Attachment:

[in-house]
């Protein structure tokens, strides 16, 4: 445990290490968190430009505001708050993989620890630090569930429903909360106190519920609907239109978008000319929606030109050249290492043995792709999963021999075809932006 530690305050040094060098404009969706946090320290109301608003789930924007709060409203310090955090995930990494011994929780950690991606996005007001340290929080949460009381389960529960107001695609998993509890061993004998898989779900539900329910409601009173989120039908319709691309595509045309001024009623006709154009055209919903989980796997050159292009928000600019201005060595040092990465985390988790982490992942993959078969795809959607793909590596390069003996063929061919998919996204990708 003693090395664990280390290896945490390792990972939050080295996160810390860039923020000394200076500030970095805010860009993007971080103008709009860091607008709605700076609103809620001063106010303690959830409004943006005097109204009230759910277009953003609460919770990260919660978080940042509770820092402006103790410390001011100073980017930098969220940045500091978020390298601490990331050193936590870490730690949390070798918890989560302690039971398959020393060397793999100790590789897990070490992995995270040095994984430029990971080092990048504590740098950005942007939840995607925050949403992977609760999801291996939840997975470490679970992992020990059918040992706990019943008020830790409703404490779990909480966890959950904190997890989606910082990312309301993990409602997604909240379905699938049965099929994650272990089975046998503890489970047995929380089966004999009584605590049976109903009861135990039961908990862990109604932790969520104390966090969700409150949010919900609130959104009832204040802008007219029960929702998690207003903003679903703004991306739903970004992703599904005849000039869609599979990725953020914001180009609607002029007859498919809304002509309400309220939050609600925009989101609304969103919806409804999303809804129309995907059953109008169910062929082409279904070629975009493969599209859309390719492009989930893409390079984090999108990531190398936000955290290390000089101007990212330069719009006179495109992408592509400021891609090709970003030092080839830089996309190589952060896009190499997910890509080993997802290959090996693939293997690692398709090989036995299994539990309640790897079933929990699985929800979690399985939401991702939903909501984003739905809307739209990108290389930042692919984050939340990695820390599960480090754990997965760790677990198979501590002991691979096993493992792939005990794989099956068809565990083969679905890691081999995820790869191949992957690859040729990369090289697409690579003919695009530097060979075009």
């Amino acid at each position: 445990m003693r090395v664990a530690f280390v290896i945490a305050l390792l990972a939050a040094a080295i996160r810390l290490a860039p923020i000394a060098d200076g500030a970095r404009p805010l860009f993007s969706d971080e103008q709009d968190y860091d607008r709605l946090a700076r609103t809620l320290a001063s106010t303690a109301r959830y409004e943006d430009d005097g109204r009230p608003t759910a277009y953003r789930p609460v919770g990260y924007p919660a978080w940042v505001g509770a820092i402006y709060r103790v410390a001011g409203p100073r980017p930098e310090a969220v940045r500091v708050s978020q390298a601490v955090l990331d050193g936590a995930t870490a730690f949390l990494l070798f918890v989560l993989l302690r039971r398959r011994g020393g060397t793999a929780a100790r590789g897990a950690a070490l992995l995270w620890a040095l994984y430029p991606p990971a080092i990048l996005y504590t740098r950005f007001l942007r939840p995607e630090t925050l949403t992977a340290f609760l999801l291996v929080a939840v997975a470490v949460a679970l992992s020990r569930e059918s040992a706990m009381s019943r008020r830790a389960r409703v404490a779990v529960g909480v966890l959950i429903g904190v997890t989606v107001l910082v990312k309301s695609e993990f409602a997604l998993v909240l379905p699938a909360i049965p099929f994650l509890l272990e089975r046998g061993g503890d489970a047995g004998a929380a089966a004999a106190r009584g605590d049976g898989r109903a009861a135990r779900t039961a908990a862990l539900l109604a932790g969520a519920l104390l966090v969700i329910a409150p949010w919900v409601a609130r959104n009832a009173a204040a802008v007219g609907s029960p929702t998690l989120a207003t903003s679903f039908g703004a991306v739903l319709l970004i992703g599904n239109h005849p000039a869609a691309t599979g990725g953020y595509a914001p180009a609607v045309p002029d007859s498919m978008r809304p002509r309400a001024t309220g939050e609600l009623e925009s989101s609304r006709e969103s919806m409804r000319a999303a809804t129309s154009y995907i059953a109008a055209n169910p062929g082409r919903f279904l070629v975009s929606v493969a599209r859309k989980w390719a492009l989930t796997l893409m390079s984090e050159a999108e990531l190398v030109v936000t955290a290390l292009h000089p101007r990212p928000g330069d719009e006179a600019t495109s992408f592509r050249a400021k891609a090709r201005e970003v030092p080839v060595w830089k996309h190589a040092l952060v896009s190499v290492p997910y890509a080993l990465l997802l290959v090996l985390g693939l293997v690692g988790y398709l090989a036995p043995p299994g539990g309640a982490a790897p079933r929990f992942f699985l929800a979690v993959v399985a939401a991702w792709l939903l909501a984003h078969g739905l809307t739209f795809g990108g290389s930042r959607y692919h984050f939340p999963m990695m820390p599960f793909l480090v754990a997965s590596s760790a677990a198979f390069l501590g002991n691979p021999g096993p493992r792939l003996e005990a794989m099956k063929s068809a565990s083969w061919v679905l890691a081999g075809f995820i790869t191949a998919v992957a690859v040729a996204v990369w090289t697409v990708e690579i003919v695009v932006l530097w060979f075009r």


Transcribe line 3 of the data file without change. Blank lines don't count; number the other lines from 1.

């Amino acid at each position: 445990m003693r090395v664990a530690f280390v290896i945490a305050l390792l990972a939050a040094a080295i996160r810390l290490a860039p923020i000394a060098d200076g500030a970095r404009p805010l860009f993007s969706d971080e103008q709009d968190y860091d607008r709605l946090a700076r609103t809620l320290a001063s106010t303690a109301r959830y409004e943006d430009d005097g109204r009230p608003t759910a277009y953003r789930p609460v919770g990260y924007p919660a978080w940042v505001g509770a820092i402006y709060r103790v410390a001011g409203p100073r980017p930098e310090a969220v940045r500091v708050s978020q390298a601490v955090l990331d050193g936590a995930t870490a730690f949390l990494l070798f918890v989560l993989l302690r039971r398959r011994g020393g060397t793999a929780a100790r590789g897990a950690a070490l992995l995270w620890a040095l994984y430029p991606p990971a080092i990048l996005y504590t740098r950005f007001l942007r939840p995607e630090t925050l949403t992977a340290f609760l999801l291996v929080a939840v997975a470490v949460a679970l992992s020990r569930e059918s040992a706990m009381s019943r008020r830790a389960r409703v404490a779990v529960g909480v966890l959950i429903g904190v997890t989606v107001l910082v990312k309301s695609e993990f409602a997604l998993v909240l379905p699938a909360i049965p099929f994650l509890l272990e089975r046998g061993g503890d489970a047995g004998a929380a089966a004999a106190r009584g605590d049976g898989r109903a009861a135990r779900t039961a908990a862990l539900l109604a932790g969520a519920l104390l966090v969700i329910a409150p949010w919900v409601a609130r959104n009832a009173a204040a802008v007219g609907s029960p929702t998690l989120a207003t903003s679903f039908g703004a991306v739903l319709l970004i992703g599904n239109h005849p000039a869609a691309t599979g990725g953020y595509a914001p180009a609607v045309p002029d007859s498919m978008r809304p002509r309400a001024t309220g939050e609600l009623e925009s989101s609304r006709e969103s919806m409804r000319a999303a809804t129309s154009y995907i059953a109008a055209n169910p062929g082409r919903f279904l070629v975009s929606v493969a599209r859309k989980w390719a492009l989930t796997l893409m390079s984090e050159a999108e990531l190398v030109v936000t955290a290390l292009h000089p101007r990212p928000g330069d719009e006179a600019t495109s992408f592509r050249a400021k891609a090709r201005e970003v030092p080839v060595w830089k996309h190589a040092l952060v896009s190499v290492p997910y890509a080993l990465l997802l290959v090996l985390g693939l293997v690692g988790y398709l090989a036995p043995p299994g539990g309640a982490a790897p079933r929990f992942f699985l929800a979690v993959v399985a939401a991702w792709l939903l909501a984003h078969g739905l809307t739209f795809g990108g290389s930042r959607y692919h984050f939340p999963m990695m820390p599960f793909l480090v754990a997965s590596s760790a677990a198979f390069l501590g002991n691979p021999g096993p493992r792939l003996e005990a794989m099956k063929s068809a565990s083969w061919v679905l890691a081999g075809f995820i790869t191949a998919v992957a690859v040729a996204v990369w090289t697409v990708e690579i003919v695009v932006l530097w060979f075009r």